Neuroepithelial stem cell marker Nestin regulates the migration, invasion and growth of human gliomas

Department of Pathology, Nippon Medical School, Bunkyo-ku, Tokyo 113-8602, Japan.
Oncology Reports (Impact Factor: 2.3). 07/2011; 26(1):91-9. DOI: 10.3892/or.2011.1267
Source: PubMed


Nestin, a class VI intermediate filament protein, was originally described as a neuronal stem cell marker during central nervous system development. Nestin is expressed in gliomas, and its expression levels are higher in gliomas with high WHO histopathological classification grades than in those with low grades. In the present study, we examined whether nestin regulates the biological activities of human glioma cells. Immunohistochemically, the nestin expression patterns in 10 human glioblastoma patients were examined. The expression levels of nestin in A172, a human high-grade glioma cell line, and KG-1-C, a human low-grade glioma cell line, were examined using real-time PCR, Western blot and immunofluorescence analyses. An expression vector carrying a short hairpin RNA targeting nestin was stably transfected into A172 (Sh) cells. The effects of decreased expression levels of nestin in Sh cells on cell growth, migration, invasion, adhesion to extracellular matrices and fibrillar actin expression on three-dimensional culture plates were examined. The nestin expression vector was transiently transfected into KG-1-C (Nes) cells, and the effects of the nestin overexpression on cell growth and migration were examined. Nestin was expressed in the cytoplasm of the glioblastoma cells in all cases examined. Sh cells showed marked decreases in the expression levels of nestin mRNA and protein, and the growth rate of Sh cells was lower than that of sham (Sc) cells. In contrast, the adhesion activity of Sh cells to types I and IV collagens, fibronectin and laminin was higher than that of Sc cells. Fibrillar actin was clearly detected at the periphery of colonies of Sh cells at the attachment sites on three-dimensional culture plates. The migration and invasion of Sh cells were markedly inhibited compared with those of Sc cells. In contrast, the levels of nestin expression markedly increased in the Nes cells, which were transiently transfected with the nestin expression vector. The growth rate and motility of Nes cells were higher than those of the mock cells. In conclusion, nestin plays important roles in cell growth, migration, invasion and adhesion to extra-cellular matrices in glioma cells. Nestin may serve as a novel candidate for molecular-targeted therapy for gliomas, including glioblastomas.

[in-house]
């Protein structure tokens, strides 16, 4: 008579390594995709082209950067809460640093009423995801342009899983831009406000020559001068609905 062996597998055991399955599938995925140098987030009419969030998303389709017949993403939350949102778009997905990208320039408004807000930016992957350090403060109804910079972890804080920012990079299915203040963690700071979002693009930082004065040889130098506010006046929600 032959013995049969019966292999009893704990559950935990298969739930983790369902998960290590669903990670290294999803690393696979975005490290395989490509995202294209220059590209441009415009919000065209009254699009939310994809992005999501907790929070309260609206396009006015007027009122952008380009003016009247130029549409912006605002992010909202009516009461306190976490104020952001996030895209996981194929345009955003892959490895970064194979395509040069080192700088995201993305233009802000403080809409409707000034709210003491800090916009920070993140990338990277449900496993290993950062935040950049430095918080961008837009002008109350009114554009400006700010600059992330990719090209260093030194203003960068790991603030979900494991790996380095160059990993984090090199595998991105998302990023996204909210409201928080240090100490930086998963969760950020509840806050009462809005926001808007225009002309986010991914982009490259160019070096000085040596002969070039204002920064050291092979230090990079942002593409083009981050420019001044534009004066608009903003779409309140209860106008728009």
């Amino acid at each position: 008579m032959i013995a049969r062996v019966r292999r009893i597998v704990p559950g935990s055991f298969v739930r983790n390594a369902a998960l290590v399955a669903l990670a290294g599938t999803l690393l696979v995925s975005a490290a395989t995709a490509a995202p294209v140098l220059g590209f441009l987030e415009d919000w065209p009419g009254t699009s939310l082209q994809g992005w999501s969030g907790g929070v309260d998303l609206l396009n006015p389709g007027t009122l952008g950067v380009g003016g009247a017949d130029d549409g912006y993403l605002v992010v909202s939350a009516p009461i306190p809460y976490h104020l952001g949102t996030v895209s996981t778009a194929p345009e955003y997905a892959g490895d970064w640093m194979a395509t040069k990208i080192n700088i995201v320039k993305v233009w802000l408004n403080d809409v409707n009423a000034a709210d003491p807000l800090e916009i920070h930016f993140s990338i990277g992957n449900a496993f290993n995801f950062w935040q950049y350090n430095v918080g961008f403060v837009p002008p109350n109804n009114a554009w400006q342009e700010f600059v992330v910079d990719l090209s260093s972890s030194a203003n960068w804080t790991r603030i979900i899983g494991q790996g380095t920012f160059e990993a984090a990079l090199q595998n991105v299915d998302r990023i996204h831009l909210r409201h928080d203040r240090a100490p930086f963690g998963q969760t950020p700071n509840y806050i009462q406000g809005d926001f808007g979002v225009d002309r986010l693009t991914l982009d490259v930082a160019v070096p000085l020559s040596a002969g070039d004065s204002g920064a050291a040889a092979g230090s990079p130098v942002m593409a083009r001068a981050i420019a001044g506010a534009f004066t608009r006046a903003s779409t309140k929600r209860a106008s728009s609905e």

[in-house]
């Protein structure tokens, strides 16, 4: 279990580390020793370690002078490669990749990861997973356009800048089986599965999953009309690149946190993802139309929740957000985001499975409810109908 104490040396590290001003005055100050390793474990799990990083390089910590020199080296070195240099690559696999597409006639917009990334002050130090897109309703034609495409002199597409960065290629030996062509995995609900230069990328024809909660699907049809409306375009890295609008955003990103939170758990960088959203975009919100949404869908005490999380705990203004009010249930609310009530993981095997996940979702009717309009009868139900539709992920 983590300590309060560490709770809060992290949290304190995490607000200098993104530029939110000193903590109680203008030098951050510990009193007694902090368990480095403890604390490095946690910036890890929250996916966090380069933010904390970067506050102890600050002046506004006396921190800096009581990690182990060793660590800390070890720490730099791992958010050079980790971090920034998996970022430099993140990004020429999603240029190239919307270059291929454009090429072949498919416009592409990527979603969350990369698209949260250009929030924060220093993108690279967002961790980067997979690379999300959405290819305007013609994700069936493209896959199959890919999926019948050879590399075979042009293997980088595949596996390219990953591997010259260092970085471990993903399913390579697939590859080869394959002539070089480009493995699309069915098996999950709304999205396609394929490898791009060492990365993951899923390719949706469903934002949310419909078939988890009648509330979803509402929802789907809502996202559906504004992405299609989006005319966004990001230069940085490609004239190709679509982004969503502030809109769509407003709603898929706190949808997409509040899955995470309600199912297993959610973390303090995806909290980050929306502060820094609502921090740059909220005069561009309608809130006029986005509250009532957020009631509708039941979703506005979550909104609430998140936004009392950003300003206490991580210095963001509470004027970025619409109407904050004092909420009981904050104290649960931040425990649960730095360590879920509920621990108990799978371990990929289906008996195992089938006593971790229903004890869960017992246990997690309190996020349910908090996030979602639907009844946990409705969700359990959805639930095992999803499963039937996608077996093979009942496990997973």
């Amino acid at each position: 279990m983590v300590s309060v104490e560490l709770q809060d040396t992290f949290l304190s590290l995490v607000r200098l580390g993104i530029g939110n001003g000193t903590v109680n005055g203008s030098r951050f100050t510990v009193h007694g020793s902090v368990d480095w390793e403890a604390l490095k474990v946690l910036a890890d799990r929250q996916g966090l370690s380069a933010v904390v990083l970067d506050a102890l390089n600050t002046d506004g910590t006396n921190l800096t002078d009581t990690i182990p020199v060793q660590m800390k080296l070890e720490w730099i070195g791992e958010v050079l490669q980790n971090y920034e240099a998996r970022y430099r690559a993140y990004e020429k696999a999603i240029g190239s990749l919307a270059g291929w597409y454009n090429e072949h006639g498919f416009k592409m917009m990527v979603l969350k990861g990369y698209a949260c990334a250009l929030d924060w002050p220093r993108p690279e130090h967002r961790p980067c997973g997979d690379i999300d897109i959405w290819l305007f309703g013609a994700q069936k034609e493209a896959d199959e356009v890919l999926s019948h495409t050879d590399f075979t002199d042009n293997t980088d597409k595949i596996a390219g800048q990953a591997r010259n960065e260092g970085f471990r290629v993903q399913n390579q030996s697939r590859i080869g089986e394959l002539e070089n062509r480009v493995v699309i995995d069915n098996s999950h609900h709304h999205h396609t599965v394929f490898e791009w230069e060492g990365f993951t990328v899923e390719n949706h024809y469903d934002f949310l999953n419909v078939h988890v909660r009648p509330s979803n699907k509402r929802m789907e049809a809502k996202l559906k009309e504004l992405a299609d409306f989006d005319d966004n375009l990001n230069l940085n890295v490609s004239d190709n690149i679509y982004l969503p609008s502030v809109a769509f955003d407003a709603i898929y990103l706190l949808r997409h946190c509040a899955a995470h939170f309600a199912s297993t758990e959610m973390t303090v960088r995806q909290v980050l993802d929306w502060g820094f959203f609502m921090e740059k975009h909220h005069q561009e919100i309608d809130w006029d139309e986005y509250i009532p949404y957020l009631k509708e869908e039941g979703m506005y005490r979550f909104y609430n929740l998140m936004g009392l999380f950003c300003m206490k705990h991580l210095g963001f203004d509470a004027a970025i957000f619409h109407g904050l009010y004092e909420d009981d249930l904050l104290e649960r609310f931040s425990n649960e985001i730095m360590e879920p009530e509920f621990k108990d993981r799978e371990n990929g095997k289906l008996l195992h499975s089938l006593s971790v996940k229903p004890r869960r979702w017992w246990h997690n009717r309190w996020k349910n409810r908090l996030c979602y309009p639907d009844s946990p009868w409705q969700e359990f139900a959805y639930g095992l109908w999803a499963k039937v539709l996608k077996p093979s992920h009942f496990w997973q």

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    • "Cell Signaling Technology, Inc., Danvers, MA) antibodies, followed by Alexa 488-or 568- labeled anti-mouse or anti-rabbit IgG antibody (1:1000). Images were acquired using a Digital Eclipse C1 TE2000-E microscope (Nikon Instech Co., Ltd., Kanagawa, Japan) [21] "
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    ABSTRACT: Nestin, a class VI intermediate filament, was first described as a neuronal stem/progenitor cell marker. We previously reported that knockdown of nestin expression in human glioblastoma cells suppresses cell proliferation, migration, and invasion. In the present study, we examined the effect of nestin on stemness, and identified molecules involved in modulating nestin function in glioblastoma cells. Nestin expression was shown to be higher in high-grade gliomas than in low-grade gliomas. Furthermore, compared with control cells, nestin short hairpin RNA (shRNA)-transfected glioblastoma cells exhibited reduced sphere formation, decreased expression of NANOG, N-cadherin, CD133, and Oct-4, and decreased tumor size in vivo. To examine the proteins regulated by nestin in glioblastomas, we carried out two-dimensional electrophoresis using nestin shRNA-transfected glioblastoma cells. As a result, nestin shRNA-transfected glioblastoma cells exhibited a decrease in the level of phosphorylation of heat shock cognate 71 kDa protein (HSC71; gene HSPA8). From immunoprecipitation experiments, we demonstrated the direct binding of nestin, HSC71, and cyclin D1 in vitro. Overexpression of nestin in glioblastoma cells increased cell growth, sphere formation, and cell invasion. Transfection with HSC71 siRNA restored nestin expression and cell behavior; therefore, HSC71 knockdown will interfere with enhanced tumorigenic properties of glioblastoma cells that ectopically overexpress nestin. We have demonstrated that HSC71 and nestin regulate each other's expression levels or patterns, and that cyclin D1 is located downstream of nestin and HSC71. In conclusion, nestin regulates stemness, cell growth, and invasion in glioblastoma cells through the alteration of HSC71. Inhibition of nestin and HSC71 may thus be a useful molecular target in the treatment of glioblastomas. Copyright © 2014 Elsevier Ireland Ltd. All rights reserved.
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    • "Cells at the leading edge of the tumor have been found to be positive for putative stem cell markers such as L1CAM [12], nucleostemin [13], and nestin [14-16], supporting the notion that CSCs are indeed responsible for GBM invasion. A recent paper provided new insights into the role of SOX2 as a novel determinant of the invasive and migration properties of GBM CSCs and glioma cell lines [17]. "
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